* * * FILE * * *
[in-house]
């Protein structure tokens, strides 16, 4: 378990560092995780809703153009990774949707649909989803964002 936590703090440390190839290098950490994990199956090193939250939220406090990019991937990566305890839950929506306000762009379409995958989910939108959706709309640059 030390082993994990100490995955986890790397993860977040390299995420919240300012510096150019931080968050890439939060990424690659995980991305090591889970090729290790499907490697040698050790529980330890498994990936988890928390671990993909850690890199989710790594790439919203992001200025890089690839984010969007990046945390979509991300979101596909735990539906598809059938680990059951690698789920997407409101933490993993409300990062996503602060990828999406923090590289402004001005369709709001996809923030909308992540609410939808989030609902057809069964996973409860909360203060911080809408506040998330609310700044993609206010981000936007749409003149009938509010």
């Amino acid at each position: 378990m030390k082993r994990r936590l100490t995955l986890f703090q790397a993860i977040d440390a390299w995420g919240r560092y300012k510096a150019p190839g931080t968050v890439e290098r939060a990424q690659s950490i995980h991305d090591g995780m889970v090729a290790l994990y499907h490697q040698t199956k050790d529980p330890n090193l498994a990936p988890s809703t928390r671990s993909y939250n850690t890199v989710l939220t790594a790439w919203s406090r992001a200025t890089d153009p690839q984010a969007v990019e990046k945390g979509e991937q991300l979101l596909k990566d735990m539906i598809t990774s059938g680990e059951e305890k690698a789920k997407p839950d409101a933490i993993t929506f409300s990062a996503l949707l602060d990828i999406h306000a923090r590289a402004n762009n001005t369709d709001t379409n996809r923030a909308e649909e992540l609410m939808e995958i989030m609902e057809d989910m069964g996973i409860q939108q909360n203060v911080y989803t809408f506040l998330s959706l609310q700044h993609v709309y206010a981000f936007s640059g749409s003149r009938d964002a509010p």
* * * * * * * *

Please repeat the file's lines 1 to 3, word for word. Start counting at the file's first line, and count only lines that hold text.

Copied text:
[in-house]
């Protein structure tokens, strides 16, 4: 378990560092995780809703153009990774949707649909989803964002 936590703090440390190839290098950490994990199956090193939250939220406090990019991937990566305890839950929506306000762009379409995958989910939108959706709309640059 030390082993994990100490995955986890790397993860977040390299995420919240300012510096150019931080968050890439939060990424690659995980991305090591889970090729290790499907490697040698050790529980330890498994990936988890928390671990993909850690890199989710790594790439919203992001200025890089690839984010969007990046945390979509991300979101596909735990539906598809059938680990059951690698789920997407409101933490993993409300990062996503602060990828999406923090590289402004001005369709709001996809923030909308992540609410939808989030609902057809069964996973409860909360203060911080809408506040998330609310700044993609206010981000936007749409003149009938509010």
């Amino acid at each position: 378990m030390k082993r994990r936590l100490t995955l986890f703090q790397a993860i977040d440390a390299w995420g919240r560092y300012k510096a150019p190839g931080t968050v890439e290098r939060a990424q690659s950490i995980h991305d090591g995780m889970v090729a290790l994990y499907h490697q040698t199956k050790d529980p330890n090193l498994a990936p988890s809703t928390r671990s993909y939250n850690t890199v989710l939220t790594a790439w919203s406090r992001a200025t890089d153009p690839q984010a969007v990019e990046k945390g979509e991937q991300l979101l596909k990566d735990m539906i598809t990774s059938g680990e059951e305890k690698a789920k997407p839950d409101a933490i993993t929506f409300s990062a996503l949707l602060d990828i999406h306000a923090r590289a402004n762009n001005t369709d709001t379409n996809r923030a909308e649909e992540l609410m939808e995958i989030m609902e057809d989910m069964g996973i409860q939108q909360n203060v911080y989803t809408f506040l998330s959706l609310q700044h993609v709309y206010a981000f936007s640059g749409s003149r009938d964002a509010p």